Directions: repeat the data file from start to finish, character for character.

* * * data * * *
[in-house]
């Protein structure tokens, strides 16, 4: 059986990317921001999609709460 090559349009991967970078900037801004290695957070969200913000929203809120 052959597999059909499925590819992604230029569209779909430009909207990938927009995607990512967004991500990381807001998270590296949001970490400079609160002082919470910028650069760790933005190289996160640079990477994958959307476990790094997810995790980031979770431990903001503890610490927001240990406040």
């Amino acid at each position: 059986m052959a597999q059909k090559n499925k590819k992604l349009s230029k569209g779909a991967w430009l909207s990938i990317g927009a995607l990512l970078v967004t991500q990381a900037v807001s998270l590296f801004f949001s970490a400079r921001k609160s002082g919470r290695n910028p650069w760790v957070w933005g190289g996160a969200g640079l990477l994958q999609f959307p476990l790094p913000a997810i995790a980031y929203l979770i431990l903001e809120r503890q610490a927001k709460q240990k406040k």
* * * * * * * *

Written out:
[in-house]
């Protein structure tokens, strides 16, 4: 059986990317921001999609709460 090559349009991967970078900037801004290695957070969200913000929203809120 052959597999059909499925590819992604230029569209779909430009909207990938927009995607990512967004991500990381807001998270590296949001970490400079609160002082919470910028650069760790933005190289996160640079990477994958959307476990790094997810995790980031979770431990903001503890610490927001240990406040």
């Amino acid at each position: 059986m052959a597999q059909k090559n499925k590819k992604l349009s230029k569209g779909a991967w430009l909207s990938i990317g927009a995607l990512l970078v967004t991500q990381a900037v807001s998270l590296f801004f949001s970490a400079r921001k609160s002082g919470r290695n910028p650069w760790v957070w933005g190289g996160a969200g640079l990477l994958q999609f959307p476990l790094p913000a997810i995790a980031y929203l979770i431990l903001e809120r503890q610490a927001k709460q240990k406040k």